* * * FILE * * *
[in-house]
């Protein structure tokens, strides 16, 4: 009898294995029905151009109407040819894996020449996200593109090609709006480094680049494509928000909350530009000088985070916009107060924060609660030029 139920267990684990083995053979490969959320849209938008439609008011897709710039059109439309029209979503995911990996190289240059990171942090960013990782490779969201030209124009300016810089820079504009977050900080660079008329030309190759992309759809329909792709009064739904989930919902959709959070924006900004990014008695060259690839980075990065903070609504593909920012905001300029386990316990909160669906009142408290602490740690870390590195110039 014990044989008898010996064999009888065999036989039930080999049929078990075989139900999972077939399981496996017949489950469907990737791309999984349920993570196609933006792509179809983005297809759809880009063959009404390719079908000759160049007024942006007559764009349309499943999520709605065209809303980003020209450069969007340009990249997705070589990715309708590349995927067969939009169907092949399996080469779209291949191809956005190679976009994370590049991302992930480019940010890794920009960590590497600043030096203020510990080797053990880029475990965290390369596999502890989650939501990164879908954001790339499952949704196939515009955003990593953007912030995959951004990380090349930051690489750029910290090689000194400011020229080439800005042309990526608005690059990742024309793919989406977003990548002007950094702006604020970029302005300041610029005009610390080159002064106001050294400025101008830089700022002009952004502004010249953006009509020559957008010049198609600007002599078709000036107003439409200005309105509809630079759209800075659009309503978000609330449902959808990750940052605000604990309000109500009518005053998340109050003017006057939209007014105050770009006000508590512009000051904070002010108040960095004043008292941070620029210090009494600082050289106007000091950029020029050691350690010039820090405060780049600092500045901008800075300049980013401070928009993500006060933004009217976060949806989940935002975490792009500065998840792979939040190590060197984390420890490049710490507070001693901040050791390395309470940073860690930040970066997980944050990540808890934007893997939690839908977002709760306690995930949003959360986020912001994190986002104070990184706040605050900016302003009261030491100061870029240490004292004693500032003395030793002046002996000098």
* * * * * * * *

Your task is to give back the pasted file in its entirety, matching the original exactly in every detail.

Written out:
[in-house]
């Protein structure tokens, strides 16, 4: 009898294995029905151009109407040819894996020449996200593109090609709006480094680049494509928000909350530009000088985070916009107060924060609660030029 139920267990684990083995053979490969959320849209938008439609008011897709710039059109439309029209979503995911990996190289240059990171942090960013990782490779969201030209124009300016810089820079504009977050900080660079008329030309190759992309759809329909792709009064739904989930919902959709959070924006900004990014008695060259690839980075990065903070609504593909920012905001300029386990316990909160669906009142408290602490740690870390590195110039 014990044989008898010996064999009888065999036989039930080999049929078990075989139900999972077939399981496996017949489950469907990737791309999984349920993570196609933006792509179809983005297809759809880009063959009404390719079908000759160049007024942006007559764009349309499943999520709605065209809303980003020209450069969007340009990249997705070589990715309708590349995927067969939009169907092949399996080469779209291949191809956005190679976009994370590049991302992930480019940010890794920009960590590497600043030096203020510990080797053990880029475990965290390369596999502890989650939501990164879908954001790339499952949704196939515009955003990593953007912030995959951004990380090349930051690489750029910290090689000194400011020229080439800005042309990526608005690059990742024309793919989406977003990548002007950094702006604020970029302005300041610029005009610390080159002064106001050294400025101008830089700022002009952004502004010249953006009509020559957008010049198609600007002599078709000036107003439409200005309105509809630079759209800075659009309503978000609330449902959808990750940052605000604990309000109500009518005053998340109050003017006057939209007014105050770009006000508590512009000051904070002010108040960095004043008292941070620029210090009494600082050289106007000091950029020029050691350690010039820090405060780049600092500045901008800075300049980013401070928009993500006060933004009217976060949806989940935002975490792009500065998840792979939040190590060197984390420890490049710490507070001693901040050791390395309470940073860690930040970066997980944050990540808890934007893997939690839908977002709760306690995930949003959360986020912001994190986002104070990184706040605050900016302003009261030491100061870029240490004292004693500032003395030793002046002996000098």